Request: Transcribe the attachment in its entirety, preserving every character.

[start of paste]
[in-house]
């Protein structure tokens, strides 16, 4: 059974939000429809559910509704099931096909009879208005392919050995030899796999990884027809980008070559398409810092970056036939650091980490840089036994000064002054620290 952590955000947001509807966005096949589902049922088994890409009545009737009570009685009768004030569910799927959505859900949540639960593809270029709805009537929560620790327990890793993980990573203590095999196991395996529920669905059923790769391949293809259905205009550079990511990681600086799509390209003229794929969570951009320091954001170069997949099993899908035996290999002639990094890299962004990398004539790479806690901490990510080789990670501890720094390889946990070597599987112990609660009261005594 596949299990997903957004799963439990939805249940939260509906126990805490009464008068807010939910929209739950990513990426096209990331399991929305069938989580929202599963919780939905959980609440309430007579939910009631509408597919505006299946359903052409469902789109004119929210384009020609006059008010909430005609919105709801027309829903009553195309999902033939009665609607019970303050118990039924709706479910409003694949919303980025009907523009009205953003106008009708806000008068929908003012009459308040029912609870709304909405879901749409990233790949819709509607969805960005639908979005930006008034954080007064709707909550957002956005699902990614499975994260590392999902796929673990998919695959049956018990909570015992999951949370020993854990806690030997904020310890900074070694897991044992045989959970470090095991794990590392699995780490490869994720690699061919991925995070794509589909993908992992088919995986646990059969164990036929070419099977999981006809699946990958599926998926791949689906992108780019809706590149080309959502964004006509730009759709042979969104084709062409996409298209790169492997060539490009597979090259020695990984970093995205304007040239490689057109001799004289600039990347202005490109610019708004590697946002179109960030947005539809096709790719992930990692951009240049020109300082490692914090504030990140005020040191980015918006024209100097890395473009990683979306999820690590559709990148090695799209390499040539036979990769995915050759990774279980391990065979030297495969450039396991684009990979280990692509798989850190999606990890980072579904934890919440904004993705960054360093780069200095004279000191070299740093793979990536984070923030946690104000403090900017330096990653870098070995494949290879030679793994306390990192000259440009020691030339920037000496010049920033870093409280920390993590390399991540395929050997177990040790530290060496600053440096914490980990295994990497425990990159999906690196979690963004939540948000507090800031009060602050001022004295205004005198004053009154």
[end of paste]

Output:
[in-house]
């Protein structure tokens, strides 16, 4: 059974939000429809559910509704099931096909009879208005392919050995030899796999990884027809980008070559398409810092970056036939650091980490840089036994000064002054620290 952590955000947001509807966005096949589902049922088994890409009545009737009570009685009768004030569910799927959505859900949540639960593809270029709805009537929560620790327990890793993980990573203590095999196991395996529920669905059923790769391949293809259905205009550079990511990681600086799509390209003229794929969570951009320091954001170069997949099993899908035996290999002639990094890299962004990398004539790479806690901490990510080789990670501890720094390889946990070597599987112990609660009261005594 596949299990997903957004799963439990939805249940939260509906126990805490009464008068807010939910929209739950990513990426096209990331399991929305069938989580929202599963919780939905959980609440309430007579939910009631509408597919505006299946359903052409469902789109004119929210384009020609006059008010909430005609919105709801027309829903009553195309999902033939009665609607019970303050118990039924709706479910409003694949919303980025009907523009009205953003106008009708806000008068929908003012009459308040029912609870709304909405879901749409990233790949819709509607969805960005639908979005930006008034954080007064709707909550957002956005699902990614499975994260590392999902796929673990998919695959049956018990909570015992999951949370020993854990806690030997904020310890900074070694897991044992045989959970470090095991794990590392699995780490490869994720690699061919991925995070794509589909993908992992088919995986646990059969164990036929070419099977999981006809699946990958599926998926791949689906992108780019809706590149080309959502964004006509730009759709042979969104084709062409996409298209790169492997060539490009597979090259020695990984970093995205304007040239490689057109001799004289600039990347202005490109610019708004590697946002179109960030947005539809096709790719992930990692951009240049020109300082490692914090504030990140005020040191980015918006024209100097890395473009990683979306999820690590559709990148090695799209390499040539036979990769995915050759990774279980391990065979030297495969450039396991684009990979280990692509798989850190999606990890980072579904934890919440904004993705960054360093780069200095004279000191070299740093793979990536984070923030946690104000403090900017330096990653870098070995494949290879030679793994306390990192000259440009020691030339920037000496010049920033870093409280920390993590390399991540395929050997177990040790530290060496600053440096914490980990295994990497425990990159999906690196979690963004939540948000507090800031009060602050001022004295205004005198004053009154």